Obstetricians commonly administer a certain steroid to pregnant women expected to give birth prematurely, but a new study shows this medication may increase the child’s risk for behavioral and emotional problems later in life.

Doctors often administer glucocorticoids to women who are about to give birth too early. Glucocorticoids mimic the natural human hormone, cortisol, and help the baby’s lungs mature quickly enough to survive outside the women. These drugs reduce lung disorders common to premature babies and decrease the risk of life-threatening breathing problems in these tiny patients.

A new study says glucocorticoids increase the risk for ADHD, which is short for attention-deficit/hyperactivity disorder. ADHD is one of the most common behavioral disorders among children in the United States and in the UK, where researchers conducted this study. Symptoms of childhood ADHD include daydreaming, forgetfulness, fidgeting, talkativeness, carelessness, and trouble interacting with others.

Previous research established a connection between maternal stress and symptoms of ADHD in children. Medical professionals were concerned that cortisol, the natural equivalent of glucocorticoids, was responsible for this association because the human body produces cortisol as a response to stress. Other risk factors and causes of ADHD include brain injury, environmental exposure to toxins such as lead, maternal use of alcohol or tobacco, and low birth weight.

For this study, researchers looked at children born at the same gestational age. They compared 37 children whose mothers received glucocorticoids during pregnancy with 187 children whose mothers did not receive these drugs. Years later, the children who were exposed to glucocorticoids scored lower on mental health scores at ages 8 and 16. They were also more likely to exhibit ADHD symptoms.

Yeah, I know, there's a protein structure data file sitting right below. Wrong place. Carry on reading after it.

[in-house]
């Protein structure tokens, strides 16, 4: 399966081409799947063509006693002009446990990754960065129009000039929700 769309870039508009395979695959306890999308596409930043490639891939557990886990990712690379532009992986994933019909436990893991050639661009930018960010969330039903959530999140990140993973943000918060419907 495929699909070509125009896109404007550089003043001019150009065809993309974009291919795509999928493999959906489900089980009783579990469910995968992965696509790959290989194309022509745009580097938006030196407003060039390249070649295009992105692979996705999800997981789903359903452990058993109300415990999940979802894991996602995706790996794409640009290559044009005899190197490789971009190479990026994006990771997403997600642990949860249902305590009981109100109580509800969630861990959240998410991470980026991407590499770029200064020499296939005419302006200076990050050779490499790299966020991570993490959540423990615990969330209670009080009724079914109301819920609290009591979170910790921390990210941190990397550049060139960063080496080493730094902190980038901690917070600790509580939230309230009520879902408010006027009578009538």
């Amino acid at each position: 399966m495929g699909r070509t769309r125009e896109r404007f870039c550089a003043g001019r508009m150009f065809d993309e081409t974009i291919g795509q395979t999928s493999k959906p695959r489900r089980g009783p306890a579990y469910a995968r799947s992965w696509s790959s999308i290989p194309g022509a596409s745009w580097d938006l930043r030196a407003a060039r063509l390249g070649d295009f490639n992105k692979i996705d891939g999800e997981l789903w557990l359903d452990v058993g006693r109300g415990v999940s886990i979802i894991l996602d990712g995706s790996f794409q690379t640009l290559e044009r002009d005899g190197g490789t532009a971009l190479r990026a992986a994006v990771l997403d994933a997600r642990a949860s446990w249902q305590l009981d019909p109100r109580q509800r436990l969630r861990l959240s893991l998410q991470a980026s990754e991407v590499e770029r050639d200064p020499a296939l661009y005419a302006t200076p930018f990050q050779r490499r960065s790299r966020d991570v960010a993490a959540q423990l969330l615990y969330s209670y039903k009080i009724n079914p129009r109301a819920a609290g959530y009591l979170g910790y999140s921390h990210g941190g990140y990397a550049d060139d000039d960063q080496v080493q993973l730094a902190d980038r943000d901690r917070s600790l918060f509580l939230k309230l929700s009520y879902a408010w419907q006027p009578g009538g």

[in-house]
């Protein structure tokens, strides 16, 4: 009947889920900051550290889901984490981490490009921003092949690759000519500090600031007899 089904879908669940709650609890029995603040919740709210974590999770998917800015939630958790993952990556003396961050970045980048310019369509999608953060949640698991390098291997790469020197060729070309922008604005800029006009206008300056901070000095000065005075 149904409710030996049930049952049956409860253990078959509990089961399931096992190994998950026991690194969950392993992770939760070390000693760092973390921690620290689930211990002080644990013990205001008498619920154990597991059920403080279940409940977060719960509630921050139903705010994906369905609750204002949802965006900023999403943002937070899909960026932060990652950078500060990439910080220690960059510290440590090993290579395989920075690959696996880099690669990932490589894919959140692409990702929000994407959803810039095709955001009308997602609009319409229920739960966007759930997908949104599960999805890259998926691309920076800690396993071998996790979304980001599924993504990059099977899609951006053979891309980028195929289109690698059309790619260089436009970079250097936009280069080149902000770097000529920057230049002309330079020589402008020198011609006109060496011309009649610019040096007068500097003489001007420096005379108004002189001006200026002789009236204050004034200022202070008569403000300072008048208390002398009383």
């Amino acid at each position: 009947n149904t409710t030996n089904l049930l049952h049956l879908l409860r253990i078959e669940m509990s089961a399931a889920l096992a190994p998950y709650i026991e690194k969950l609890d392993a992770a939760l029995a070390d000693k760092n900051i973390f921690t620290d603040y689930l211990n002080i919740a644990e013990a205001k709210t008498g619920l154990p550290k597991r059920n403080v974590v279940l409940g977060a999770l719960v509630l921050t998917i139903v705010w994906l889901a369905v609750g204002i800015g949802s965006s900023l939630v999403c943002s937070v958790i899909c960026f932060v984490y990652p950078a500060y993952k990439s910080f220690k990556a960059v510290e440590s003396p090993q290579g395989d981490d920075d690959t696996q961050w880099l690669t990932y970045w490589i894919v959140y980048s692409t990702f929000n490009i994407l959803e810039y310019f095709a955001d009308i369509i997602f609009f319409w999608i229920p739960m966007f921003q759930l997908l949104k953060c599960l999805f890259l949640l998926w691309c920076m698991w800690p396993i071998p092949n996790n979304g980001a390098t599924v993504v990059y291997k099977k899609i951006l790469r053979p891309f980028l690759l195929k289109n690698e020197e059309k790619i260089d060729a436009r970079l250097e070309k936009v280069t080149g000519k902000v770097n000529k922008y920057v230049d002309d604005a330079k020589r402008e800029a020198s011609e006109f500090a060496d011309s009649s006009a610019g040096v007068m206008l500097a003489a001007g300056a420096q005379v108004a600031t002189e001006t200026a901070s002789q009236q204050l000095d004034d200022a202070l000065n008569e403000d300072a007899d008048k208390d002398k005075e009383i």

These research results, published in PLOS ONE, support the theory that prenatal exposure to glucocorticoids causes a stress response in a premature baby that could ultimately lead to ADHD. Still, the researchers remind prospective parents that the benefits of glucocorticoids therapies in premature babies vastly outweigh the possible risks. Parents who are concerned about the risks for ADHD in their premature child should speak with their obstetricians or general practitioner for advice.


  1. Khalife, Natasha. "Prenatal Glucocorticoid Treatment and Later Mental Health in Children and Adolescents." PLOS ONE: 22 Nov. 2013. Web. 11 Dec. 2013.
  2. "Attention-Deficit / Hyperactivity Disorder (ADHD)." Centers for Disease Control and Prevention (CDC). 18 Nov 2013. Web. 18 Dec 2013.